Time is running out for the 2020 college football season to start on time, which is leading many to wonder whether the entire season will ultimately be moved a few months to the spring of 2021. The first indicator of that possibility is expected to come this Wednesday from the Ivy League after the conference stated it plans to announce its final decision regarding fall sports and college football this week.
That decision could set a trend for the rest of the college football landscape, and it could be a major one. Multiple coaches within the Ivy League have told The Athletic’s Bruce Feldman and Nicole Auerbach “that they expect Wednesday’s announcement to be that the league is moving all fall sports, including football, to spring 2021.” Forbes Magazine previously reported there is a 98% chance Ivy League football will be moved to the spring.
Should the Ivy League follow through with this scenario, it would be notable for two reasons. It would be the first Division I conference to make such a sweeping change. There have been cancellations in college football’s lower ranks, including Division II program Morehouse College and at least three Division III schools, but nothing quite like this.
Also, what happens with the Ivy League could set the tone for the rest of college football. After all, it was the Ivy League that initially canceled its basketball conference tournament back on March 12. After initial blowback for supposedly overreacting, other conferences quickly followed suit once the gravity of the COVID-19 outbreak became clear.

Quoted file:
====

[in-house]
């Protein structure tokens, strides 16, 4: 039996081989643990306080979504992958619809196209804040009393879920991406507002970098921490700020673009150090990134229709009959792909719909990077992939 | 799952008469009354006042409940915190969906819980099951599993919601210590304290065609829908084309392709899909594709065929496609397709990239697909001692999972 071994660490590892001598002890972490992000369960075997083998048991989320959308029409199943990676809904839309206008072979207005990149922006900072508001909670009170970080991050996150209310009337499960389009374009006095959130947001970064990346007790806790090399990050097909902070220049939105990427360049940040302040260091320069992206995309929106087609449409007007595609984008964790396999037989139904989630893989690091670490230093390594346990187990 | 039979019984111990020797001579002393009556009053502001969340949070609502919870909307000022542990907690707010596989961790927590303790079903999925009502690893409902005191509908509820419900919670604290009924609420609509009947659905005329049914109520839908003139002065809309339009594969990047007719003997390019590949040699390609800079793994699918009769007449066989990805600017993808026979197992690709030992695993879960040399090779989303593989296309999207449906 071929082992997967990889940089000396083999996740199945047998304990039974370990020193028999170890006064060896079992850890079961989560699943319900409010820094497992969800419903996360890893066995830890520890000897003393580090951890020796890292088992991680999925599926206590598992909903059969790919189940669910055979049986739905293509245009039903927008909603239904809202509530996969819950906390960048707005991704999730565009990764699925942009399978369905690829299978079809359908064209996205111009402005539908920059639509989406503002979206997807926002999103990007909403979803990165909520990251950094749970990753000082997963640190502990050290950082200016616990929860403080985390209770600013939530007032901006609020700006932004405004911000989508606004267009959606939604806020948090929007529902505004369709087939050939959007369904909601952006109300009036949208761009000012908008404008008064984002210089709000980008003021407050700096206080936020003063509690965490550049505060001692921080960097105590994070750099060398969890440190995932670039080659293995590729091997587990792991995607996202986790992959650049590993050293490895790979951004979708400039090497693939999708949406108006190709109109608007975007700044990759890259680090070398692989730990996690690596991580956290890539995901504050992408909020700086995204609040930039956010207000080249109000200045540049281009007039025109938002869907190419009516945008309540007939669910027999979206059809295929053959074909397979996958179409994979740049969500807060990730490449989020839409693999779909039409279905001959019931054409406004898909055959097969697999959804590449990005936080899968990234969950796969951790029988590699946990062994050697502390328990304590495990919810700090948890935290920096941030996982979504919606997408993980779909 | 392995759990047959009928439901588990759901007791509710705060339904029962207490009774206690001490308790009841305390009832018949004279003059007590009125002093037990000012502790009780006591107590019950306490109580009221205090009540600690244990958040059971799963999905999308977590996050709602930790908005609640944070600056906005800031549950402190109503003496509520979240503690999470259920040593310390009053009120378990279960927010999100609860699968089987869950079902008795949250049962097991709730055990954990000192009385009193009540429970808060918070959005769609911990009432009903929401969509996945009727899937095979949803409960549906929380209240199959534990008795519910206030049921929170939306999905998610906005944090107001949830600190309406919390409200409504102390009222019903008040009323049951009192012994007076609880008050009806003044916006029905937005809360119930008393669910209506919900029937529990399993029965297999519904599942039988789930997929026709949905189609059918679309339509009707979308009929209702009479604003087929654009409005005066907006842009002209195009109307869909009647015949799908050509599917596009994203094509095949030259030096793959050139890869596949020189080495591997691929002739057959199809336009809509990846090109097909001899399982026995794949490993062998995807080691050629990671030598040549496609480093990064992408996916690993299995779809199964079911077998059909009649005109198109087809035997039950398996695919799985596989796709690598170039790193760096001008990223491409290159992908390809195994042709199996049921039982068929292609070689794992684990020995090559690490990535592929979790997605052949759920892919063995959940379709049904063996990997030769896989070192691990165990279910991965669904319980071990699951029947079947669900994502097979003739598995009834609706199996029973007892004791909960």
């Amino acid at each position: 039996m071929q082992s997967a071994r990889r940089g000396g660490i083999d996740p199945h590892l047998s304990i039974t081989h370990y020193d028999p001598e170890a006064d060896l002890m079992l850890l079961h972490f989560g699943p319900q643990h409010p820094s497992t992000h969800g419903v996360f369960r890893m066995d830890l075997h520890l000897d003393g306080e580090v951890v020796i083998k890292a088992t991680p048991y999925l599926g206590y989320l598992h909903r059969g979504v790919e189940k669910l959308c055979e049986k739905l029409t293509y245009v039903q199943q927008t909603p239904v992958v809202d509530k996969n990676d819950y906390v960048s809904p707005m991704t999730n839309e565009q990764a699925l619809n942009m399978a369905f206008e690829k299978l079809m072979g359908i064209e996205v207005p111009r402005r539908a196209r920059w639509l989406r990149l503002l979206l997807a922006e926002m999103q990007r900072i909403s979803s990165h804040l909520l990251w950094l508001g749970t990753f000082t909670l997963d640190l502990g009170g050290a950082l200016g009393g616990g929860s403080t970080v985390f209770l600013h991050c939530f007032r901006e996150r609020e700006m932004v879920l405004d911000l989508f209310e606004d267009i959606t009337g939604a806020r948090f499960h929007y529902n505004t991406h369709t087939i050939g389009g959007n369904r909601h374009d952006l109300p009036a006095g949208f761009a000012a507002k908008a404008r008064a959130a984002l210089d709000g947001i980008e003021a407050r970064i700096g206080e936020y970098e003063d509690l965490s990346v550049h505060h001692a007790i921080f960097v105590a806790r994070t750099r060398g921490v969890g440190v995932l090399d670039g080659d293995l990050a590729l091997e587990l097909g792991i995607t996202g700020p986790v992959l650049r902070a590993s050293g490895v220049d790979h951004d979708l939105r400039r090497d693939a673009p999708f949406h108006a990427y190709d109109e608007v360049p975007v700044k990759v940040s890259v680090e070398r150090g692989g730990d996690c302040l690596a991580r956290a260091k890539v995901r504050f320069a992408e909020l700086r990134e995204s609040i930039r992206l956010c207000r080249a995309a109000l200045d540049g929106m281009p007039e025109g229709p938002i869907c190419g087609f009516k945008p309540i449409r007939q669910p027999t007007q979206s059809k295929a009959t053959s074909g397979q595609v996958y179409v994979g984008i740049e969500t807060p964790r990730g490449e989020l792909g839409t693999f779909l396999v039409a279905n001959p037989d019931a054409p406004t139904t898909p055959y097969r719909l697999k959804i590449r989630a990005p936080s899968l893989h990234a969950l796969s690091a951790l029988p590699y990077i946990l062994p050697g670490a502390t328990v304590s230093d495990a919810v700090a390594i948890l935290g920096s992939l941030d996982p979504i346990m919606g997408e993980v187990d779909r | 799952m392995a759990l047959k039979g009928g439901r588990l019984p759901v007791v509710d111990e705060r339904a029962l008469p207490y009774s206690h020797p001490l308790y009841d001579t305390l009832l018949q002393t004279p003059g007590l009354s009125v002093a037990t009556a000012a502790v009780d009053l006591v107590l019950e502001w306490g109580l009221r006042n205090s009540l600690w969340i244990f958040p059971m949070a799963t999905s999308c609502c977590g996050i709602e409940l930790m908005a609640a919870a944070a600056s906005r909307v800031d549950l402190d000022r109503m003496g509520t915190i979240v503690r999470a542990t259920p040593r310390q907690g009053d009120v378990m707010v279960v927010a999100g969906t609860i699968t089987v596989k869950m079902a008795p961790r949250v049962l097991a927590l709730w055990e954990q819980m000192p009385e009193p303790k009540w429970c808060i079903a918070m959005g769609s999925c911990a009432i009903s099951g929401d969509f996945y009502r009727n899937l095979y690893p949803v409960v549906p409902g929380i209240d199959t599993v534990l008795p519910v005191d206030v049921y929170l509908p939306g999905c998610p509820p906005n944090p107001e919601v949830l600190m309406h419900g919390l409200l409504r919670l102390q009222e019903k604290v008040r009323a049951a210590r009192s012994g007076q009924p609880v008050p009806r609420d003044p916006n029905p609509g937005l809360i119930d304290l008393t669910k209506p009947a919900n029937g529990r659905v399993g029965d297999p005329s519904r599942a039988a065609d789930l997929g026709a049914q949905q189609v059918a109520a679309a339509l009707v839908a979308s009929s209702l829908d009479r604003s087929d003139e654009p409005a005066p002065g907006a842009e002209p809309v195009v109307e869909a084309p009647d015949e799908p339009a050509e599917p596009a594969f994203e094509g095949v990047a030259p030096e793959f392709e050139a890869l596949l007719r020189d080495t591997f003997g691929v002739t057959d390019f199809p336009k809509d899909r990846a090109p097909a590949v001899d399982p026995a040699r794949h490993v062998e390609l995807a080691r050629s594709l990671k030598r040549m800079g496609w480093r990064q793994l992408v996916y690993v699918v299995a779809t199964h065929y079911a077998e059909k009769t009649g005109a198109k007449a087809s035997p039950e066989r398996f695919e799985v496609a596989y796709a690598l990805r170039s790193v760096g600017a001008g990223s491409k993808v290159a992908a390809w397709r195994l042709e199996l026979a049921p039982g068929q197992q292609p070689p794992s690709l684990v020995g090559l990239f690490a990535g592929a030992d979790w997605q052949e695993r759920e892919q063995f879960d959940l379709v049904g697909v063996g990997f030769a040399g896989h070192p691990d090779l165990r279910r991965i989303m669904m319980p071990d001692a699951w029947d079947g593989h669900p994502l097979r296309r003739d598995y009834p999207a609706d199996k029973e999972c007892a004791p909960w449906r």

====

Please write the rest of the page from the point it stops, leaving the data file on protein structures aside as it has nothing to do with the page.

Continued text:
That line of thinking is reflected in the piece from The Athletic with one Power Five administrator saying “My suspicion is that the majority of presidents in the FBS are uncomfortable with the notion of playing football this fall but for various reasons don’t want to be the first to step out and say that. So, more than anything else, that decision provides the cover they need. I expect it’ll be a big domino.”
On Monday, Harvard announced it will allow only 40% of undergraduates on campus in the fall with all teaching set to be done remotely.
Spring football is but one scenario of which there are many still on the table. Ask 10 different athletic directors, university presidents or conference commissioners about the most likely possibility, and you’ll likely get a variety of answers. Penn State athletic director Sandy Barbour has called spring football a “last resort,” citing the proximity to the 2021 season. While this would be a legitimate problem, there are no easy answers.
The NCAA’s approved preseason calendar is set to begin in a matter of weeks and camp is scheduled to start back up. However, multiple programs including Houston, Kansas State and Kansas have already been forced to suspend voluntary workout because of COVID-19 spikes among athletes. Pac-12 commissioner Larry Scott said of the upcoming season: “Unless we see a change in the trajectory of the spread of the virus and its impact pretty quickly, I think the situation’s a lot more perilous than it was a few weeks ago.”
The spike in COVID-19 cases since June has cast more doubt that the upcoming college football season will be played as normal. What that season looks like is still to be determined, though we could have a much clearer idea in the coming weeks. Spring football appears to be very much in play.